sometimes, you forget
Today was a really good day. I woke up a little bit on the wrong side of the bed, but people quickly helped me shift back to optimism and positivity.
In my line of work, there are a bunch of types of days.
- The extremely busy, I can’t even take a break to pee–crossing eyes tired day–where everyone hates you and you hate everyone. I did that every day at my last job.
- The extremely busy, I did my job day where you just want to collapse in a heap at the end of it.
- The bored as Hell, someone please talk to me day where you’re like a puppy waiting at the door for Mama.
- The hurry up and wait day where you have so much to do, but NO ONE will do what they’re supposed to do, so you can’t do anything day.
I had a different day. One I don’t think I’ve ever actually had while working this job. I want more of them. Can every day please be this?
- People told me I’m brilliant. People thanked me for my hard work. People saw me.
- People smiled when they talked to me, and I could hear it–feel it–all the way from NYC to Denver.
- I smiled and laughed. I felt like me.
- People called me to laugh and to vent. They let me support them. They let me care about them. They respected me.
- Everyone was on-time. Everyone did what they said they’d do.
- People told me how I treated them meant something to them.
- I met my weekly goal in one day.
- Though I didn’t eat breakfast on time, I had an early, large lunch. And I drank my water and took my meds.
- And now, I qualify for health insurance again. Through my employer. I may do Obamacare, though. We will see. It would be nice not to depend on that for a safety net.
All I could be was grateful.
Upon hitting my goal, I actually stopped what I was doing and thanked the Universe for today.
Since my surgery, I’ve had a hard time hitting my sweet spot. I found myself in an unexpectedly vulnerable place then, and right after, I was in a situation where I was forced to do a lot of the stuff I did when I was younger. Namely, taking a lot of crap from people; hiding my emotions; and working through my humanity. For very different reasons. I struggled a lot this year because of it. I felt like I erected walls and did a bad job coping. I wanted to be braver than I was, but I didn’t have it in me. I judged myself really harshly, and it made me quite defensive. It made me–that firing on all cylinders, in love with the world me–kind of hide. I was afraid to live, but also very protective of the life I wasn’t quite living.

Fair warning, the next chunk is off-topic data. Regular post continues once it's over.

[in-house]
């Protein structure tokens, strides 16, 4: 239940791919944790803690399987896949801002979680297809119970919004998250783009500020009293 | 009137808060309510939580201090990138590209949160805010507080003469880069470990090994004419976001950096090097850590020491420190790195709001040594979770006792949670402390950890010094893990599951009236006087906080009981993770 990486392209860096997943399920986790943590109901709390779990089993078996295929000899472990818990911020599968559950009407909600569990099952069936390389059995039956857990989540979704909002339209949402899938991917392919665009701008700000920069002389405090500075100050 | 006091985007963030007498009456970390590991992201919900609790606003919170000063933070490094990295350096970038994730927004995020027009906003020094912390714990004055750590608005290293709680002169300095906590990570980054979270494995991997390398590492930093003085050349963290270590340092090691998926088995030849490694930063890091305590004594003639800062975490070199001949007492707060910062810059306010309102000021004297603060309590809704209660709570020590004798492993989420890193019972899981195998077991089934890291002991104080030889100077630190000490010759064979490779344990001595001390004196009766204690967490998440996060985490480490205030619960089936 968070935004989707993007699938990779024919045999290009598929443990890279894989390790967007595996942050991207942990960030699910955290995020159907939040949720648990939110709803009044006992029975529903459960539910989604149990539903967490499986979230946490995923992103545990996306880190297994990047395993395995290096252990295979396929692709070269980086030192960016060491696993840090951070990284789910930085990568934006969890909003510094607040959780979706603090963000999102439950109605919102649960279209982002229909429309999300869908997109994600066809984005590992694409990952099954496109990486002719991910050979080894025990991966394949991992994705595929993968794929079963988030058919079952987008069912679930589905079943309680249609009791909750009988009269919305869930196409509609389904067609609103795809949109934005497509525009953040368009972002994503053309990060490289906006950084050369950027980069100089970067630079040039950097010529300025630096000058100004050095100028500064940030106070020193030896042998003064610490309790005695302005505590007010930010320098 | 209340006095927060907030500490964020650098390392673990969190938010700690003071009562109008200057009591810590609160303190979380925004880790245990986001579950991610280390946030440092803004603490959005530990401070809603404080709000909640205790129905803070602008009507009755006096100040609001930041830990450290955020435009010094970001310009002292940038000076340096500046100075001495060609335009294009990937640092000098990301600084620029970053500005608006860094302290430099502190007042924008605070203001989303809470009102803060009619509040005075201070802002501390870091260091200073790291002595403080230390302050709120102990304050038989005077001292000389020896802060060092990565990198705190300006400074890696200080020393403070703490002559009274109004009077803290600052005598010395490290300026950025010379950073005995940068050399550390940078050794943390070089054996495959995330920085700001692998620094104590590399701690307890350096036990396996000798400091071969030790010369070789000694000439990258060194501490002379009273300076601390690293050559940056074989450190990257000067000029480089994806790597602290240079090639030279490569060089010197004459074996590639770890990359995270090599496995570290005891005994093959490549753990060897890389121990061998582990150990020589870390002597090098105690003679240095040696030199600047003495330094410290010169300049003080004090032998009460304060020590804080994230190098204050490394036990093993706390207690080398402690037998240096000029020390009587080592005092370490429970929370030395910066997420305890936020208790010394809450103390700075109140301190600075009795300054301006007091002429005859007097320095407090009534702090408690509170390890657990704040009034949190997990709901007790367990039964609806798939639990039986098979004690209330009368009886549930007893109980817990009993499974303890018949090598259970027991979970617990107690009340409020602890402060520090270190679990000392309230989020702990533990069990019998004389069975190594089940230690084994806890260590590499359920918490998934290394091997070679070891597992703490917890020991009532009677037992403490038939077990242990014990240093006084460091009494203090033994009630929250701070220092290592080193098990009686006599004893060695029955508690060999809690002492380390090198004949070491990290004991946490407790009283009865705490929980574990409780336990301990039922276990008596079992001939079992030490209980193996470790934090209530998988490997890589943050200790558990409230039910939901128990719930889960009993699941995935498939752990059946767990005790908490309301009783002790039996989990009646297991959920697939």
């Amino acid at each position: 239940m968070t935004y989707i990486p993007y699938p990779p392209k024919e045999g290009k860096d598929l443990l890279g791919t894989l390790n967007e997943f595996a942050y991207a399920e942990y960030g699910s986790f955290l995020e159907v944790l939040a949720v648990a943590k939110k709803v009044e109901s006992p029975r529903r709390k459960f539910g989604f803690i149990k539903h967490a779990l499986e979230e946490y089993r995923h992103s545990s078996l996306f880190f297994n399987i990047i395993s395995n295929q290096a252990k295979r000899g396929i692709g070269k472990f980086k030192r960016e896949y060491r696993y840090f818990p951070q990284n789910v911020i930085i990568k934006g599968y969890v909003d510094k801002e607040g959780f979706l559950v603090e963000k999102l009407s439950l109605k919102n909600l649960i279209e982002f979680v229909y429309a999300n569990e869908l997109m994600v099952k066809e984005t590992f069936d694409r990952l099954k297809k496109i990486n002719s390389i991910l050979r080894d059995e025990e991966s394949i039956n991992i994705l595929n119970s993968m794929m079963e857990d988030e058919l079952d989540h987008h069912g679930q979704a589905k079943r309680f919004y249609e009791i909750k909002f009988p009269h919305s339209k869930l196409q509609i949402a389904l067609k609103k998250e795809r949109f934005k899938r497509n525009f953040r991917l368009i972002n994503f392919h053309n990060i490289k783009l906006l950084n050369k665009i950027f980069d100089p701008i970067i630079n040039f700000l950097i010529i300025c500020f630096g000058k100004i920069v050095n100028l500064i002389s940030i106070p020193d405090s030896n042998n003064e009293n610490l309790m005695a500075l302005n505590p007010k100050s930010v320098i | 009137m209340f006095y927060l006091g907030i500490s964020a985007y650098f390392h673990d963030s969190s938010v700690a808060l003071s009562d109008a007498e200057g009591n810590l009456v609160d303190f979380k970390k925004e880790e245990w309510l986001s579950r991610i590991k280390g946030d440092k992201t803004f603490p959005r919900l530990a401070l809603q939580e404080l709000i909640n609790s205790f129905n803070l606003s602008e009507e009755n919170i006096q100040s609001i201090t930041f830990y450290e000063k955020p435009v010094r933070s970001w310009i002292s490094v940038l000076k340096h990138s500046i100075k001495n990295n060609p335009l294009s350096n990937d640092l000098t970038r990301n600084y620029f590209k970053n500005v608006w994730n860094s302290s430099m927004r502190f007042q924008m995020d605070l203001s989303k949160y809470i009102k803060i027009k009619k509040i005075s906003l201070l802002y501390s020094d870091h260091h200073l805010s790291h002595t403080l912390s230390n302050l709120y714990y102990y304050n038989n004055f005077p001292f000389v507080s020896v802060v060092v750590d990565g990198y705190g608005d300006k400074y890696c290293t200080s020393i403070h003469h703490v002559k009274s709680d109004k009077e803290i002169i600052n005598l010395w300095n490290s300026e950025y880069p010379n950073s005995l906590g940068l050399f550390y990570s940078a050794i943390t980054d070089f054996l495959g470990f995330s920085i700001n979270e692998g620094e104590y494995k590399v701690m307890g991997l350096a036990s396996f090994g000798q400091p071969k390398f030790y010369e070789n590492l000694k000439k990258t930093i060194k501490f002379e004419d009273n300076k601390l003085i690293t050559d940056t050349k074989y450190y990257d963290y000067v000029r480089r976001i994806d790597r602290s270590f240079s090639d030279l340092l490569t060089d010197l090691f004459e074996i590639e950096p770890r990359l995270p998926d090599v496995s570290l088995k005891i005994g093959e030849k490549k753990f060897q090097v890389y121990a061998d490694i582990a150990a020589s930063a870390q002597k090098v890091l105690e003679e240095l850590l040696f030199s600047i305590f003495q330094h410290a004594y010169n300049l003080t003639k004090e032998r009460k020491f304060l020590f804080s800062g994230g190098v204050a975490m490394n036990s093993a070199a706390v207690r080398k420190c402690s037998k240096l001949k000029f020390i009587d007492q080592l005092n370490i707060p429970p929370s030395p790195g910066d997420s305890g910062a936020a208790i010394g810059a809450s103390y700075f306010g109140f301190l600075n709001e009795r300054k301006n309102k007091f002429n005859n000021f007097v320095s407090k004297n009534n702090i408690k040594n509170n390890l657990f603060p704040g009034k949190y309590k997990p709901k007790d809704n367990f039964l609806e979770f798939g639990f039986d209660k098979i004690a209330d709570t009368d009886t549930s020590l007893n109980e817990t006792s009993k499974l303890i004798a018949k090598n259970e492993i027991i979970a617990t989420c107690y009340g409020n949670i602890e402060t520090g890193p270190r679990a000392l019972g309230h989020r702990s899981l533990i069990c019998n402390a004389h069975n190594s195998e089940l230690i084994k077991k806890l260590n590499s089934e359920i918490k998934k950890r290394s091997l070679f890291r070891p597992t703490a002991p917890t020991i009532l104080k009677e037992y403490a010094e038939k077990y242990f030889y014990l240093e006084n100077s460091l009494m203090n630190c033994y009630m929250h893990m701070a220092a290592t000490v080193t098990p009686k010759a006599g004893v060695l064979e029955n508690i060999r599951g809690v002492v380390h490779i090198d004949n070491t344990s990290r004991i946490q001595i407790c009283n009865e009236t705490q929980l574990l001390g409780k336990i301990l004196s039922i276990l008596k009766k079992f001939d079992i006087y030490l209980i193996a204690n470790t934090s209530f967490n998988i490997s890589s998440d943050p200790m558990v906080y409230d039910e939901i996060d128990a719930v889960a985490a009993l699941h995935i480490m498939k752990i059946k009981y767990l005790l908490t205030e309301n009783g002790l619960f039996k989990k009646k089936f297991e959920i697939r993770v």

This past summer, until now, I’ve made some scary decisions. I’ve put my neck out and trusted the Universe. I was terrified. This kind of thing happened to me before, and it ended badly. But I did it anyway. Mostly because I was so incredibly miserable. I was so negative and so defensive and so…everything I’m not.
I worked through it, and inch by inch, I started opening up. My naturopath saw it first–recognized before I ever did that I was ready for bigger things. That I had so much in me, and I could do this. I could change everything and be everything.
That was in August. Right after my birthday. A few weeks later, doors started opening. My heart started opening.
When people I’ve loved hurt, I reached out–even if I hadn’t spoken to them in a year and a half. When people ignored me, I gave them the benefit of the doubt and didn’t take it personally…and then tried again. When I felt impatient, I took a breath and waited. I found a weird Buddharific thing inside me. Suddenly, lovingkindness just sat there. I loved a lot more and trusted more. I didn’t expect anything.
I’ve actually mended a few fences I never thought I’d mend. Mostly because I let go of the analysis and just accepted that we are who we are. I haven’t apologized for being me. I haven’t let people off the hook. But I have no desire to skewer them either. I find it easy to just be myself and not put up barriers like I have been all year. It shows.
I’m in a good place. I’m with good people. I’m ready. I’m changing. I’m going for it.
After I said “thank you,” I immediately thought of my father. It was mid-afternoon, and I realized it was his birthday. October. My favorite month, in spite of everything. The month when it begins. The month when it began. My grief season, I call it.
My father’s birthday is usually a gut punch. Maybe it’s why waking up was hard today, but I didn’t remember–wasn’t cognizant–until I stopped to be grateful.
We bought a cake the other day for it. We opted for pumpkin. With nuts and caramel. I didn’t bake it. My father loved chocolate on chocolate. Mama always baked a cake for him, even after his death–29 years ago this December. I normally do, too. But I don’t really love chocolate on chocolate. It’s too much. And so, I honored myself instead. Because he’d want me to love what I love.
I felt sort of guilty when I remembered. Sometimes, I forget them.
I forget how they talked and how they smiled. How they laughed and how they looked at me. And I see myself in those pictures, as a child, in love with everything they were. And I see them in love with me.
And I can’t fathom how I can forget them.
But today, it was okay. Because today–I forgot them because I remembered me. And that’s really the same thing.
(Happy birthday, Daddy. I love you).